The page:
“Trump made the oft-heard but rarely satisfactorily explained statement that if teachers were armed, schools would be safer. Yeah, I’ll just wait here if you want to ponder that statement a bit longer.”
Develop a short-lived interest in mental health issues
In the same way that I heard a lot of concern about homeless people in the UK when people had the audacity to suggest we could take in some refugees, pro-gun politicians always get very interested in the mental health of the nation when someone suggests they take away their guns.
Donald Trump played this card this time, although to be fair, he did try to play the Shit Happens card, but Bush got there first.
I expect an extensive strategy to reform US mental health care from camp Trump around the same time I expect the homeless shelters built by the people who comment on the Daily Mail website to start appearing across the UK.
Use it as an excuse to call for more guns
Trump wandered into this, often crowded, area too, making the oft-heard but rarely satisfactorily explained statement that if teachers were armed, schools would be safer. Yeah, I’ll just wait here if you want to ponder that statement a bit longer.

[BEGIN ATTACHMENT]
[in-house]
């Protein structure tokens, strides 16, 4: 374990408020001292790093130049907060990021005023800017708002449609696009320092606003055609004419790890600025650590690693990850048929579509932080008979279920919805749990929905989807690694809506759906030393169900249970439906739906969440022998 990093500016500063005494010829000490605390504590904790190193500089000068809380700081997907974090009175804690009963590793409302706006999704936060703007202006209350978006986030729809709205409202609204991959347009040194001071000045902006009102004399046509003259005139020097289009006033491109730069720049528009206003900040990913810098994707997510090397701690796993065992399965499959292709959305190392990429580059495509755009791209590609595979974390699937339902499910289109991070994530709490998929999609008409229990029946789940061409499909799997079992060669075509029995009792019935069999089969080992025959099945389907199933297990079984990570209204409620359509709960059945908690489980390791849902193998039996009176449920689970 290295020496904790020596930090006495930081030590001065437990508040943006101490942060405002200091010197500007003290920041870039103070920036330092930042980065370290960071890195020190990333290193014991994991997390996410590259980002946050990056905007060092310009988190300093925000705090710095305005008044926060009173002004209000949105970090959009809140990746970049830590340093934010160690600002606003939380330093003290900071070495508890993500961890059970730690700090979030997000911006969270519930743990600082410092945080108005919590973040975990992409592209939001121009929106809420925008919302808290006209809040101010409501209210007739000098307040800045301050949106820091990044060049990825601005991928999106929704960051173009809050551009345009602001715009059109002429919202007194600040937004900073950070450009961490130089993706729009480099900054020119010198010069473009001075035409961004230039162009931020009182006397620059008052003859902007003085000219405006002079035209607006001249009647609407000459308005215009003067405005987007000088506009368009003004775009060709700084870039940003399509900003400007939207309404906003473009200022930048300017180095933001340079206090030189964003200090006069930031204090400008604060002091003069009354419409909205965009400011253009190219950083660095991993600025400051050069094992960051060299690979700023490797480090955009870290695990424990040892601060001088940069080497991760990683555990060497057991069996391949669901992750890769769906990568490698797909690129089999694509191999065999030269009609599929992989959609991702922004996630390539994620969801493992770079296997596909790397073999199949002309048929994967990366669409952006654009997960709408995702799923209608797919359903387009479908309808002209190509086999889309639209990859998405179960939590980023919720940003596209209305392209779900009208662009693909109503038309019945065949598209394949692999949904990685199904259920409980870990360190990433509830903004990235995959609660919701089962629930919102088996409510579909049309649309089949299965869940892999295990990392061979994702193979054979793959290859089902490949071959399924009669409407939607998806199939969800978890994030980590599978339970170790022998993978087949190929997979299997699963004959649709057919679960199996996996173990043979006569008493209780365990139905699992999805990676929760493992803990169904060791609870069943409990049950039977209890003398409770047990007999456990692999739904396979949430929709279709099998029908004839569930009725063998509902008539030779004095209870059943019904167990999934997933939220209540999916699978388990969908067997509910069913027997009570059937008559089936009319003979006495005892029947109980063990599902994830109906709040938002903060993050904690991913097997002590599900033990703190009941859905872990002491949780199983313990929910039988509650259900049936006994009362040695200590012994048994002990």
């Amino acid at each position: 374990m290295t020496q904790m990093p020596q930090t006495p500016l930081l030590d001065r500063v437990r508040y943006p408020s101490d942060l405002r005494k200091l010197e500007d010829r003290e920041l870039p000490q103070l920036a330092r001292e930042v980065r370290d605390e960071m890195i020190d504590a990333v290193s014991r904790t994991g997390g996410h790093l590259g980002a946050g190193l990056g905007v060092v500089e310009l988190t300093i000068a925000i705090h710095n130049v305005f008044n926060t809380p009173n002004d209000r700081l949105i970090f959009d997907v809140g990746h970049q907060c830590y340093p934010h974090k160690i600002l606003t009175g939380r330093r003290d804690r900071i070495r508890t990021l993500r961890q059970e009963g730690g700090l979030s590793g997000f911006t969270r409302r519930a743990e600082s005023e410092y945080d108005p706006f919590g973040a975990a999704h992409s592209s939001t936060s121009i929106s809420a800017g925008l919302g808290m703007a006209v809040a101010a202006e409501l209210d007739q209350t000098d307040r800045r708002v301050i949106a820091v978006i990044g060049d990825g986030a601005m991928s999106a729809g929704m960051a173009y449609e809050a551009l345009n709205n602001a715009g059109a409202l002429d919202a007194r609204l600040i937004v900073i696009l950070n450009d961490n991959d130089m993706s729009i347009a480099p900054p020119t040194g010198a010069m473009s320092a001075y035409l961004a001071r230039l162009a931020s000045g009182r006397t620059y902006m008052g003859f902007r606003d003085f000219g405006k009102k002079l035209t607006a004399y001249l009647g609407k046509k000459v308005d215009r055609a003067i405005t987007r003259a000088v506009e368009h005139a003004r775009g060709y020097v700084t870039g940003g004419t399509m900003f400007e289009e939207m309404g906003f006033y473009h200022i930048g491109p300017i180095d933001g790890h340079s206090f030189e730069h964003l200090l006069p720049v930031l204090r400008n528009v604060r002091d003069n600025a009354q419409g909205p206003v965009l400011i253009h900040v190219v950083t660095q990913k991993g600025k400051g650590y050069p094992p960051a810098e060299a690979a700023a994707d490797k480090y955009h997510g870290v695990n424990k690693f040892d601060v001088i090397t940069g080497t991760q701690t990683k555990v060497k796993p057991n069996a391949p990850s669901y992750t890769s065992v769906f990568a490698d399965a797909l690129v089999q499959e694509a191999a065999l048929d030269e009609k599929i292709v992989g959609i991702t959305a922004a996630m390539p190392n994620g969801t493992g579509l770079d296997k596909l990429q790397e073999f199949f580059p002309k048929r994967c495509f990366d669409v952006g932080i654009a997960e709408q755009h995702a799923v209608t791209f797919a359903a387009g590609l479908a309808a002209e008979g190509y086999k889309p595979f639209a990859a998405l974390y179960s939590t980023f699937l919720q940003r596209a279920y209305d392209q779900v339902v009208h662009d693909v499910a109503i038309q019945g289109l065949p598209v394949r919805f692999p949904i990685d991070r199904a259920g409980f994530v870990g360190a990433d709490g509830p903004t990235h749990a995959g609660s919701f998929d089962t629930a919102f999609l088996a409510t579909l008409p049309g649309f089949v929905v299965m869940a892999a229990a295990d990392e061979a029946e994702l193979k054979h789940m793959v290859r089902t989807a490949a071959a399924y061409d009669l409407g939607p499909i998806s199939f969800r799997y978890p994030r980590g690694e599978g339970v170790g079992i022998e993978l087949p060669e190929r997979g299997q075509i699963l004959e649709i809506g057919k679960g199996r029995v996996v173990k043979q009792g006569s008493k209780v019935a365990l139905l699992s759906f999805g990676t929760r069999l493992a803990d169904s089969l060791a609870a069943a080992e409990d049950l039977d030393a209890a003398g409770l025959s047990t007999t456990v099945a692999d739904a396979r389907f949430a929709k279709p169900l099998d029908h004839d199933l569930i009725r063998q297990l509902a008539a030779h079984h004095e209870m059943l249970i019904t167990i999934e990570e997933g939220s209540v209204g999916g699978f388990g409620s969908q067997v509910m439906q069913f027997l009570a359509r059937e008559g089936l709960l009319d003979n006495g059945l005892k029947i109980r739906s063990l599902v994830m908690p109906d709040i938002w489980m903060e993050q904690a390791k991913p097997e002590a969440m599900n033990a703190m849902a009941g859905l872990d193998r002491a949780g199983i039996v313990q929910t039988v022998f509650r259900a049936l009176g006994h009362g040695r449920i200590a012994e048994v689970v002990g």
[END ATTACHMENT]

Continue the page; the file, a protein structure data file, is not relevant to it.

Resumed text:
Blame the school
Carly Fiorina also favours the more is more attitude when it comes to firearms. Her ideas on the Oregon tragedy were this: “Before we start calling for more laws, I think we ought to consider why we don’t enforce the laws we have.” She pointed to the fact that the college was a gun-free zone and the shooter didn’t pay any attention. To be honest, I’m not sure what she thinks the school or police should be doing in this situation (patrol gun-free zones? Ban them?). But the rest of the message is pretty clear. Guns, guns, guns.
In that terrific speech he gave after the Oregon shooting, the US president said that it wouldn’t be long before he was accused of politicising the matter. First to take that bait was Mike “I’ve had a gun since I was a child and it’s done me no harm” Huckabee, who tweeted that Obama was using it to advance his “liberal anti-gun agenda.” Before going on to use it to advance his own irrational, pro-gun agenda. Which is obviously completely different.
Blame the parents
Bobby Jindal was all over this, stating that the killer’s father – who was calling for gun reform – “is a complete failure as a father; he should be embarrassed to even show his face in public. He’s the problem here.”
Because everybody knows: people raised by single mothers ALWAYS end up killing people. It’s an indisputable fact.
Blame the victims
Perhaps the most extraordinary reaction to the death of nine people just going about their own business came from Ben Carson, who said changing the gun laws wouldn’t work “for the crazies”. Sorry, that’s Dr Ben Carson, in case you weren’t feeling the empathy.
He then added: “I would not just stand there and let him shoot me. I would say: ‘Hey, guys, everybody attack him! He may shoot me, but he can’t get us all.’” Yeah, stupid victims, letting themselves get shot.
Until next time, when I really hope we won’t have to talk about this again.2100 Views
Hannah Dunleavy is the deputy editor of Standard Issue. She likes whisky and not having to run anywhere.